Jim Figgins, a resident of Sandwich Manor, doesn’t have any plans for Thanksgiving Day other than staying at home and watching football on TV.
By staying home, he won’t be missing out on a delicious Thanksgiving dinner because he signed up for a holiday meal delivered by Voluntary Action Center of DeKalb County’s Meals on Wheels program.
“I think it’s nice because I don’t have to go out,” Figgins said. “I don’t really have anywhere to go, so I can stay home, watch the football game, and have a very good, square meal with great portions.”
Figgins doesn’t receive Meals on Wheels regularly, but he registered to receive a meal for Thanksgiving.
VAC has provided Meals on Wheels to DeKalb County residents for 30 years. Originally funded through Meals on Wheels Illinois and a grant through the Seagram Company, VAC collaborated with Pine Acres in DeKalb to prepare holiday meals. Volunteers deliver holiday meals on Thanksgiving, Christmas Day, Mother’s Day and Father’s Day.
In southern DeKalb County, 150 meal deliveries occur each week to roughly 30 to 40 households on five routes: Sheridan, Somonauk, north Sandwich, south Sandwich and Sandwich Manor. Meals are delivered only four days a week to the Sheridan route because volunteers are needed to make deliveries.
VAC Executive Director Ellen Rogers said that since the holiday meals are not part of the Meals on Wheel’s federal funding or grants and are instead covered through local sponsorships, there are less age and disability restrictions for recipients of holiday meals.
In southern DeKalb County, holiday meals are sponsored by Northwestern Medicine Valley West Hospital and made in the hospital’s kitchen. The hospital has supported the holiday program for more than 20 years.
Through the years, different groups have made crafts to include with the holiday meals and children have decorated the brown paper bags the food is delivered in. This year, Heritage Quilters of Genoa donated quilted placemats for all holiday meal recipients.
“The special touches are heartwarming and touching,” Rogers said. “We’re always looking for groups to contribute. Volunteering to assemble and pack the bags or deliver the food is very easy and takes less than an hour. It helps to make sure people don’t feel alone, especially at the holidays.”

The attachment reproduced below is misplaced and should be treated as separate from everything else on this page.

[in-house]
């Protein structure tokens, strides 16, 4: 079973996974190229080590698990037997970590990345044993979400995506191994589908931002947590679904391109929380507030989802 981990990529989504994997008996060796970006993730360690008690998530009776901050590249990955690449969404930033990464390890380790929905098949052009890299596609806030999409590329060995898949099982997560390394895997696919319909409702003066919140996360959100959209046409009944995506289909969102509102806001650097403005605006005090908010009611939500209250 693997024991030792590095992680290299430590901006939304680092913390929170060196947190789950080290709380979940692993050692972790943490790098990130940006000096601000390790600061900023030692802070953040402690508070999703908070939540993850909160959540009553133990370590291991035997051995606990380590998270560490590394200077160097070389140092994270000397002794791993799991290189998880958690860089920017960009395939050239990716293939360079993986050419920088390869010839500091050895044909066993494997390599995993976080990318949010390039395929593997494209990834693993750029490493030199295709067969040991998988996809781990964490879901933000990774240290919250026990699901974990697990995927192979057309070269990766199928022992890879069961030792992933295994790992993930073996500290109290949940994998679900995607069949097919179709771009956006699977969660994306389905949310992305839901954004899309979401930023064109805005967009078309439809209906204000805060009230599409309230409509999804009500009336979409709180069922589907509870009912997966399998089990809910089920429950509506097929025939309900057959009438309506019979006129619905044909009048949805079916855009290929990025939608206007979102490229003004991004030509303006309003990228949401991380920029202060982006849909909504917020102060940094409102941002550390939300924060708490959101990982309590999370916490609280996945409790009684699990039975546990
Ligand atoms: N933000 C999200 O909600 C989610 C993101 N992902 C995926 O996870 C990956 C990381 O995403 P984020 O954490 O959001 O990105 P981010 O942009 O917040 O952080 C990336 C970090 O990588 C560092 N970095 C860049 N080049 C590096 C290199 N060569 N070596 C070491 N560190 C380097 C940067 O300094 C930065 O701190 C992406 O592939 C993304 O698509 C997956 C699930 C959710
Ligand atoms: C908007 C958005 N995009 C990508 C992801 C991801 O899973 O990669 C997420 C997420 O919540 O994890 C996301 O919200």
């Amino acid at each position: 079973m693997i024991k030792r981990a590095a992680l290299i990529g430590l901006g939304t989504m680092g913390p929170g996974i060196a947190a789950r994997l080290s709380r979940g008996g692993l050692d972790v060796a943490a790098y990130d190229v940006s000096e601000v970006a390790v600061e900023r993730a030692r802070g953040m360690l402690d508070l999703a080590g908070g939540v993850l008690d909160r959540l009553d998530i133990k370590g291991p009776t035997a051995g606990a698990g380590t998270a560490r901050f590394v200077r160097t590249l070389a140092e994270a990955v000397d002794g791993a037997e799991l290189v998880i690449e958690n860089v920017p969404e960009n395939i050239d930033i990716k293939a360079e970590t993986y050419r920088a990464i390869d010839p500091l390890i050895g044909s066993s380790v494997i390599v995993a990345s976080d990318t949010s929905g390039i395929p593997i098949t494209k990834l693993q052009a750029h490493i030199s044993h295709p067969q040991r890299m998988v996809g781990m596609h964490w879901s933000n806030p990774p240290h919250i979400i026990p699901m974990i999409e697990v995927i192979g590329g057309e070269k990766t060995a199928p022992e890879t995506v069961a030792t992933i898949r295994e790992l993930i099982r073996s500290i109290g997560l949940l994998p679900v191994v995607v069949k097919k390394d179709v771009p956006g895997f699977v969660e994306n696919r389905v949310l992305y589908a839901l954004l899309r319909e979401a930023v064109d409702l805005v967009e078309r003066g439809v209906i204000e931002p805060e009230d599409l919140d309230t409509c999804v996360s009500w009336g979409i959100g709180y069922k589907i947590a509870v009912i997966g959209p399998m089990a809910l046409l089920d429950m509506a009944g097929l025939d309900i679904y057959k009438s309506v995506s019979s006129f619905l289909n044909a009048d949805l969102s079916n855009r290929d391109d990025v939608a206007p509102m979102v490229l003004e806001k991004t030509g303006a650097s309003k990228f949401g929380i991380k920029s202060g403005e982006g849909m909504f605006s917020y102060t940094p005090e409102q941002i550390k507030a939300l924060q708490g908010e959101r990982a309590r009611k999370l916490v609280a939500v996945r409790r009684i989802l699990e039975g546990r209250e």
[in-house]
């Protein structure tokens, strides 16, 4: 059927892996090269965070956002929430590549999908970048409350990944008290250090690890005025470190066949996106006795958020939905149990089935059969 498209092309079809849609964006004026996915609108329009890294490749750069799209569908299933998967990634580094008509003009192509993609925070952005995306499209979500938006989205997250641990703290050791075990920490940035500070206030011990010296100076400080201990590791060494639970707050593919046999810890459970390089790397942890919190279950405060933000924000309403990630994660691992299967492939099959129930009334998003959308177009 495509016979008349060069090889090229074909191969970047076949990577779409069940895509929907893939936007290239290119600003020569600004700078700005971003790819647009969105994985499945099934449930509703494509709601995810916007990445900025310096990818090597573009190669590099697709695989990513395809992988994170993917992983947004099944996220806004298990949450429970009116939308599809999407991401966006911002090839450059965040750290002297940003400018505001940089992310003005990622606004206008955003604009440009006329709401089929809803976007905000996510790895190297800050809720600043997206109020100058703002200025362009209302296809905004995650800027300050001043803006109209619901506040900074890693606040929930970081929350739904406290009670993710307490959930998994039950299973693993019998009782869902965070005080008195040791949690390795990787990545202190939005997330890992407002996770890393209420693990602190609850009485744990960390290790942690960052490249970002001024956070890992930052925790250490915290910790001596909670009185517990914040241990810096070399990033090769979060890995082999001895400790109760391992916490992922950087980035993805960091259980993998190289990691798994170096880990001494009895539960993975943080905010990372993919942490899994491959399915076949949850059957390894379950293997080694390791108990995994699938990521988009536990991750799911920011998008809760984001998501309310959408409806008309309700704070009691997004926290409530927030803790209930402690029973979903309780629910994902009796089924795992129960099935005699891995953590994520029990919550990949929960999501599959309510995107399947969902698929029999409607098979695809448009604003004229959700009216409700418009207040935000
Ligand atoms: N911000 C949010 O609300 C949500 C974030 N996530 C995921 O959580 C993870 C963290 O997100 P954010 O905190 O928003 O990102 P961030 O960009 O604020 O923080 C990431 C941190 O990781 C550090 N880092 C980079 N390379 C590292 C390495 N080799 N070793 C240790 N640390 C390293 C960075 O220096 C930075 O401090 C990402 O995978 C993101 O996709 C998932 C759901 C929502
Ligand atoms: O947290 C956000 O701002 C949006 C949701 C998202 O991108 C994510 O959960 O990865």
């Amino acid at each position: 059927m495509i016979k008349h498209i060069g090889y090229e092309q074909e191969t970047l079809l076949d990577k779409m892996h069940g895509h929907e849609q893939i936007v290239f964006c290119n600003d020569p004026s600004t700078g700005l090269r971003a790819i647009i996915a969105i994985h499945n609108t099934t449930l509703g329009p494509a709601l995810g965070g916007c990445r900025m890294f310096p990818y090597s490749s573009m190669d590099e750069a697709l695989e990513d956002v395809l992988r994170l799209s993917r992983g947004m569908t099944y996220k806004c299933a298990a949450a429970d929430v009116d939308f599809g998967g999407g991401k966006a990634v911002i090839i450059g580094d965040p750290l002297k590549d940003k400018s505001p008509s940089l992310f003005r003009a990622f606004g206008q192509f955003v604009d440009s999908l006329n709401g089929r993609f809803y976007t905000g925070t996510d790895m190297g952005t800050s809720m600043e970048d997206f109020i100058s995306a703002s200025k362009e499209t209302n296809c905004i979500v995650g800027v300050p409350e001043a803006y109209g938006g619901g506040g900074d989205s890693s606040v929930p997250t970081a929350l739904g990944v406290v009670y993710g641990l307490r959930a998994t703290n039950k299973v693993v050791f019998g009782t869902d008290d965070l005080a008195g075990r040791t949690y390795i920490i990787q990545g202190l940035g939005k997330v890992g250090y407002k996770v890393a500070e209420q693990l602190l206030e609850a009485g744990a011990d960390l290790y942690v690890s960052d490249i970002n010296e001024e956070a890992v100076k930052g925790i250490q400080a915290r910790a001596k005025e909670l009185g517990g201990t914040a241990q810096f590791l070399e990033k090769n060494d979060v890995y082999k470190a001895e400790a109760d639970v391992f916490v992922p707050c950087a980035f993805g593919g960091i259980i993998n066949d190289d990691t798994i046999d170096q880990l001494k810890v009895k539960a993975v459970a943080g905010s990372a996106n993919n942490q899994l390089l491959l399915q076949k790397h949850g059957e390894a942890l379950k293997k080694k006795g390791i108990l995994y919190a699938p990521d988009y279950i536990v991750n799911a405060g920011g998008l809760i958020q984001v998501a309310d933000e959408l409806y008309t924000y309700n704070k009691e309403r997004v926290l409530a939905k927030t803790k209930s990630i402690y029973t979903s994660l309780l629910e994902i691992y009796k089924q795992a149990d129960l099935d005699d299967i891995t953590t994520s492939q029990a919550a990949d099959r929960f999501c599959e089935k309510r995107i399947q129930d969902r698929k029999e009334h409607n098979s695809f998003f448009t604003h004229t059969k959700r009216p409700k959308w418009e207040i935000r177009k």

Penni Blue, a registered dietitian and dietary manager at the hospital, said the holiday meals are part of the hospital’s community benefits.
“Delivering a hot, nutritionally balanced meal to a person’s home for the holidays is one way we can support community members,” Blue said. “The meals are the traditional kind you’d find on any family table: turkey, stuffing, mashed potatoes and gravy, vegetables. … It’s a great way to serve the community. It’s very easy to do and can really make a big difference.”
Making a big difference
Barbara Nadeau, community relations manager for VAC, said that each Meals on Wheels delivery has multiple purposes.
“The meals are more than healthy, nutritious food delivered straight from our kitchens to their front door. It’s also a well-being check,” she said. “When we make a delivery, we say hello and perform a wellness check. We might be the only person they see that day, and it’s important to know that they’re alive and fed.”
Sallie Craig, kitchen manager and Meals on Wheels program director in Sandwich, described Meals on Wheels as “more than just food.”
“Many of our recipients are homebound. They only leave their house for doctor’s appointments,” she said. “Providing them food is nice, but we do so much more than that. We check in on them, say hello, socialize. We let them know that we care about them.”
Pat Connell of Sandwich receives Meals on Wheels five days a week and holiday meals. Connell said she looks forward to the meals because she likes “having a guest stop by.”
“The food is always very good,” she said. “It’s nice to have a good, big meal, especially on a holiday, when we don’t have anyone with us. The deliverers are always nice and friendly and always say hello.”
Mike Cassell also receives meals five days a week and holiday meals. He said he loves knowing the meals are a healthy option, helping him lose – and keep off – 60 pounds in four years.
“For me, it’s a guarantee of nutrition,” he said. “There are always fruits and vegetables and a main course. It’s great to eat when I receive it or heat it up later.”
Marilyn Lower has been involved with the program for about 10 years and is now a substitute delivery driver.
“We’re bringing them more than food and nutrition,” she said. “It’s a well-being check and we’re bringing them joy. You can tell that you really make their day. Whether it’s bringing them lunch every day or a holiday meal, you are helping them. You know that you’re making a difference.”
For information about Voluntary Action Center and Meals on Wheels, or if you or anyone you know is interested in receiving a holiday meal, call 815-758-3932. To donate online, visit www.vacdk.org.